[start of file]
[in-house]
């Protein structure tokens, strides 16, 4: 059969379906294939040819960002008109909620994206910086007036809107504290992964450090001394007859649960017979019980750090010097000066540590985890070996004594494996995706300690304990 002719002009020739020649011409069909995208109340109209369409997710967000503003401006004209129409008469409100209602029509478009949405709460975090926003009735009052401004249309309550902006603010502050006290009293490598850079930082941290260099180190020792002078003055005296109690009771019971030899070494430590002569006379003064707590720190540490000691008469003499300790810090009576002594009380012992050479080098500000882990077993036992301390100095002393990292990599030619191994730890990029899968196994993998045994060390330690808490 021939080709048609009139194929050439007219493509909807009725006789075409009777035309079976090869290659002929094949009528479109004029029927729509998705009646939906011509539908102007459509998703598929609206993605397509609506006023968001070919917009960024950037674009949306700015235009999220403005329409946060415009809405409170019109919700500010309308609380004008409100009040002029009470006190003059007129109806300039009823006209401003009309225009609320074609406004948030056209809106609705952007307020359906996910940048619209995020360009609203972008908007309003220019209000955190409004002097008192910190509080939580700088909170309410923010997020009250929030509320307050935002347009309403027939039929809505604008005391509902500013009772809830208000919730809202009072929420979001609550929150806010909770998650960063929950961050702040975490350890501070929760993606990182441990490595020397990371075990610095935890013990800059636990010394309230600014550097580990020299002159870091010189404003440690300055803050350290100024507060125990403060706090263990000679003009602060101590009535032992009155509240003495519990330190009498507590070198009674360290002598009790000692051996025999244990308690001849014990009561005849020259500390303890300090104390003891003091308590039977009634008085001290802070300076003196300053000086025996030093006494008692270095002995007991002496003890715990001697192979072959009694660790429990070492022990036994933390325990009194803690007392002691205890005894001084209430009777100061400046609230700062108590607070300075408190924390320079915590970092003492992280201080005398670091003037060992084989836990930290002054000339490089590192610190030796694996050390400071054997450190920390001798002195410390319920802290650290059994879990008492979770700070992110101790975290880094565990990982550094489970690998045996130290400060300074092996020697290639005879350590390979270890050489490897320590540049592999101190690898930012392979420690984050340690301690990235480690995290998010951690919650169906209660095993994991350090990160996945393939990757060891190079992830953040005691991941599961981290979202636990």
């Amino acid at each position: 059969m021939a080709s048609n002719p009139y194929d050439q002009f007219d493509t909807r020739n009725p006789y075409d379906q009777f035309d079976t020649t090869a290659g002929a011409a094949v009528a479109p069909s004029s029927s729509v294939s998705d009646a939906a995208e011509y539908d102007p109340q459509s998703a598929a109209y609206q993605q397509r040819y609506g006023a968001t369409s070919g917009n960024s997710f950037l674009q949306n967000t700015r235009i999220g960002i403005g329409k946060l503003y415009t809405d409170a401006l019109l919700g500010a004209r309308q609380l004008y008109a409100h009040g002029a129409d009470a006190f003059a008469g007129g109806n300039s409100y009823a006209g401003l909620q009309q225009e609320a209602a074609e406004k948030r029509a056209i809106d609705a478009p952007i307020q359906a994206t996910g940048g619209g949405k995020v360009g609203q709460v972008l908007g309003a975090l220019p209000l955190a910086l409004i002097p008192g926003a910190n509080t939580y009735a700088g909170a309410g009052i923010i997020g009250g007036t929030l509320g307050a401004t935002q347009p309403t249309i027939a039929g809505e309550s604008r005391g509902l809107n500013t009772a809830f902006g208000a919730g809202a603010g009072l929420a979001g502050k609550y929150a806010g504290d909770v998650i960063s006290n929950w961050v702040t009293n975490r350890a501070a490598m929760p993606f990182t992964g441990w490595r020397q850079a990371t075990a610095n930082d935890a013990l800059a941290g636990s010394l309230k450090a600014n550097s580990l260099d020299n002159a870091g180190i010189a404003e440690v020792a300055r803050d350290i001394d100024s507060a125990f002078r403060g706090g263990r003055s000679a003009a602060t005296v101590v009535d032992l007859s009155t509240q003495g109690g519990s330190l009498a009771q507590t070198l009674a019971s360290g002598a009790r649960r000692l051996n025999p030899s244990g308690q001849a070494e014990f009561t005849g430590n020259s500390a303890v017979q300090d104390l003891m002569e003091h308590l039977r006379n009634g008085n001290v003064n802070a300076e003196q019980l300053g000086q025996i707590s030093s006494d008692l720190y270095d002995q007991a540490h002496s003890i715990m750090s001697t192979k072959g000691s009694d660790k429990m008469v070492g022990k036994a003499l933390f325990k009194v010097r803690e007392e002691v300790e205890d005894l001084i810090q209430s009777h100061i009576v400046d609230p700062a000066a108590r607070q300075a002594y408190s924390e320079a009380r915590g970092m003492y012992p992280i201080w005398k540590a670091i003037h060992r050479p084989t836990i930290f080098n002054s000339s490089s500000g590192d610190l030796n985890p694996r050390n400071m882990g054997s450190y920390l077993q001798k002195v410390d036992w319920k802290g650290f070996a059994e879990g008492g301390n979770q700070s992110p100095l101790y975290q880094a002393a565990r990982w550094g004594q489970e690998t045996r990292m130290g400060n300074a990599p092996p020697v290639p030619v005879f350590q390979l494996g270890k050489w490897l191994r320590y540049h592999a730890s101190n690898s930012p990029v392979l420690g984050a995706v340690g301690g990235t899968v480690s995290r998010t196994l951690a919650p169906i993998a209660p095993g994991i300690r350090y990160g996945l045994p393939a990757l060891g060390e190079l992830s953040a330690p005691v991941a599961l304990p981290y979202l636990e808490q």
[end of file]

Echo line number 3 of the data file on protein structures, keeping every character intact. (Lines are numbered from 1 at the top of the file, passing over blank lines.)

């Amino acid at each position: 059969m021939a080709s048609n002719p009139y194929d050439q002009f007219d493509t909807r020739n009725p006789y075409d379906q009777f035309d079976t020649t090869a290659g002929a011409a094949v009528a479109p069909s004029s029927s729509v294939s998705d009646a939906a995208e011509y539908d102007p109340q459509s998703a598929a109209y609206q993605q397509r040819y609506g006023a968001t369409s070919g917009n960024s997710f950037l674009q949306n967000t700015r235009i999220g960002i403005g329409k946060l503003y415009t809405d409170a401006l019109l919700g500010a004209r309308q609380l004008y008109a409100h009040g002029a129409d009470a006190f003059a008469g007129g109806n300039s409100y009823a006209g401003l909620q009309q225009e609320a209602a074609e406004k948030r029509a056209i809106d609705a478009p952007i307020q359906a994206t996910g940048g619209g949405k995020v360009g609203q709460v972008l908007g309003a975090l220019p209000l955190a910086l409004i002097p008192g926003a910190n509080t939580y009735a700088g909170a309410g009052i923010i997020g009250g007036t929030l509320g307050a401004t935002q347009p309403t249309i027939a039929g809505e309550s604008r005391g509902l809107n500013t009772a809830f902006g208000a919730g809202a603010g009072l929420a979001g502050k609550y929150a806010g504290d909770v998650i960063s006290n929950w961050v702040t009293n975490r350890a501070a490598m929760p993606f990182t992964g441990w490595r020397q850079a990371t075990a610095n930082d935890a013990l800059a941290g636990s010394l309230k450090a600014n550097s580990l260099d020299n002159a870091g180190i010189a404003e440690v020792a300055r803050d350290i001394d100024s507060a125990f002078r403060g706090g263990r003055s000679a003009a602060t005296v101590v009535d032992l007859s009155t509240q003495g109690g519990s330190l009498a009771q507590t070198l009674a019971s360290g002598a009790r649960r000692l051996n025999p030899s244990g308690q001849a070494e014990f009561t005849g430590n020259s500390a303890v017979q300090d104390l003891m002569e003091h308590l039977r006379n009634g008085n001290v003064n802070a300076e003196q019980l300053g000086q025996i707590s030093s006494d008692l720190y270095d002995q007991a540490h002496s003890i715990m750090s001697t192979k072959g000691s009694d660790k429990m008469v070492g022990k036994a003499l933390f325990k009194v010097r803690e007392e002691v300790e205890d005894l001084i810090q209430s009777h100061i009576v400046d609230p700062a000066a108590r607070q300075a002594y408190s924390e320079a009380r915590g970092m003492y012992p992280i201080w005398k540590a670091i003037h060992r050479p084989t836990i930290f080098n002054s000339s490089s500000g590192d610190l030796n985890p694996r050390n400071m882990g054997s450190y920390l077993q001798k002195v410390d036992w319920k802290g650290f070996a059994e879990g008492g301390n979770q700070s992110p100095l101790y975290q880094a002393a565990r990982w550094g004594q489970e690998t045996r990292m130290g400060n300074a990599p092996p020697v290639p030619v005879f350590q390979l494996g270890k050489w490897l191994r320590y540049h592999a730890s101190n690898s930012p990029v392979l420690g984050a995706v340690g301690g990235t899968v480690s995290r998010t196994l951690a919650p169906i993998a209660p095993g994991i300690r350090y990160g996945l045994p393939a990757l060891g060390e190079l992830s953040a330690p005691v991941a599961l304990p981290y979202l636990e808490q």